Dr Joanna Bagniewska at Cheltenham Science Festival ©

British Council

Since winning the FameLab Poland 2014 competition, zoology lecturer and science communication specialist, Dr Joanna Bagniewska, hasn’t looked back.

Now a FameLab masterclass trainer, Teaching Fellow in Ecology and Zoology at the University of Reading, and Communications and Public Engagement Officer at the University of Oxford, Joanna believes that FameLab firmly helped with her mission to share scientific knowledge and understanding with students and non-experts alike.

‘I loved my FameLab experience, I thought it was brilliant. The biggest impact it’s had on me was the contacts I made with other science communicators, and with other scientists and journalists because it was that which really got me into science communication - writing about science, radio work and TV work, so it really was very valuable.’

Joanna observes that it’s not just the competition winners who benefit from the FameLab experience: ‘The nice thing about FameLab is that all this did not just happen to me and the overall winners, but it’s what happens to all finalists – I think all of us are equally successful in terms of science communication.’

Joanna’s path to science communication

Being an animal lover from a young age, it might be assumed that studying zoology was an easy decision for Joanna to make, but it took some consideration before arriving at her choice. ‘I was thinking of maybe studying architecture or Chinese studies’, she recollects. ‘And my mum wasn’t sure animal studies would be suitable for me.’

But eventually Joanna went to Germany to pursue her studies in biology, and eventually a PhD in zoology at Oxford University - and naturally found herself becoming a science communicator in the process. ‘When you do a doctorate, you always get asked ‘so what is it exactly that you do?’ And if you answer that question a good few times during family dinners or whenever you meet someone new, whether you like it or not you become quite good at science communication!’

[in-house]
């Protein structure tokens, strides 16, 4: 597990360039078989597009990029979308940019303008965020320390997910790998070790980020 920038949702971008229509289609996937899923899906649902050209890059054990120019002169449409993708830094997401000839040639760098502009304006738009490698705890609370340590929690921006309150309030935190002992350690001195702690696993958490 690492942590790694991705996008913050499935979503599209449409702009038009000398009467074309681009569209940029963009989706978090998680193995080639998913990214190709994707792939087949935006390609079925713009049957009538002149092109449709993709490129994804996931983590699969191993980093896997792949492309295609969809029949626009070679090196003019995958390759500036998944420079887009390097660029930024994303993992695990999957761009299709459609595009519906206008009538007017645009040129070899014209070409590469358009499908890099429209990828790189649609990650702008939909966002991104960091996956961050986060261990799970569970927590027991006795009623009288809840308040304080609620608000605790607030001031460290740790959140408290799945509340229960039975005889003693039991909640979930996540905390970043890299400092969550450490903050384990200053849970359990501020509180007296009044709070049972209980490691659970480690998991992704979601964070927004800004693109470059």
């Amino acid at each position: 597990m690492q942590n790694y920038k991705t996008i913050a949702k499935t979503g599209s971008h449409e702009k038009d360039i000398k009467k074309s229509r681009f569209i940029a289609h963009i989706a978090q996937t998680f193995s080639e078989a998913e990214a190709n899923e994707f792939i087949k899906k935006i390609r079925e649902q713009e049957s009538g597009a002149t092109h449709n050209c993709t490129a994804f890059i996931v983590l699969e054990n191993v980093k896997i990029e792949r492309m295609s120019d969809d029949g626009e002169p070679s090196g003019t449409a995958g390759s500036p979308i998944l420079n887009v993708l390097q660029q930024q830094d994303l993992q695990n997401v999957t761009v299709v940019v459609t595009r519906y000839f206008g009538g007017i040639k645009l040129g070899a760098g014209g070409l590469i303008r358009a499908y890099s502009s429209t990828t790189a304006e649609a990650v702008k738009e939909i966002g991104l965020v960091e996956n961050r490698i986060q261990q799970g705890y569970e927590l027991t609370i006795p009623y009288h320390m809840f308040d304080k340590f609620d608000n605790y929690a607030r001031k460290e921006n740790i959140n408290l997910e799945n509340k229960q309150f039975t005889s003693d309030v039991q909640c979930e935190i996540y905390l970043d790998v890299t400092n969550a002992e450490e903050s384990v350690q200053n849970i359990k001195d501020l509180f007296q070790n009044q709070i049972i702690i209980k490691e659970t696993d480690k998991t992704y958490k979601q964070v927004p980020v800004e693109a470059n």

Impacts of FameLab and public engagement

Joanna believes that informal scientific conversations and anecdotes such as these have wide-reaching impacts beyond the dinner table: ‘The more people who are science-literate, the better for society; it helps us to think critically, analytically and verify sources of information. Science communication is great because it gets people, young and old, interested in science and in that thought process of analysing how the world is - and that is why it is so wonderful!’

She continues: ‘Talking to someone at a science festival, reading an article in a newspaper or watching a YouTube video on a science topic, can build up this capacity for science learning.’

Joanna goes on to reflect on the phenomenon of FameLab in Poland: ‘FameLab was a trailblazer as it was the first major science communication competition, and gained popularity really quickly. On the back of that, it seems that now there are other science communication competitions, which is good for the science community. Without FameLab we wouldn’t have that interest in science communication and the expectation that scientists should be able to talk to the general public.’

She continues: ‘As the pool of FameLab alumni grows, we have a bigger network of scientists who can collaborate with journalists – and we’re hoping that because of that we can help influence the media and invite more experts to talk about science.’

Read more about Joanna here

About FameLab

FameLab is a global competition started in 2005 by Cheltenham Science Festival to find and support the world's most talented new science communicators. Participants have three minutes to win over the judges and audience with a scientific talk that excels for its content, clarity and charisma.

Through a partnership with the British Council since 2007, the competition has grown into the world’s leading science communication competition, with more than 10,000 young scientists, mathematicians and engineers participating to date.

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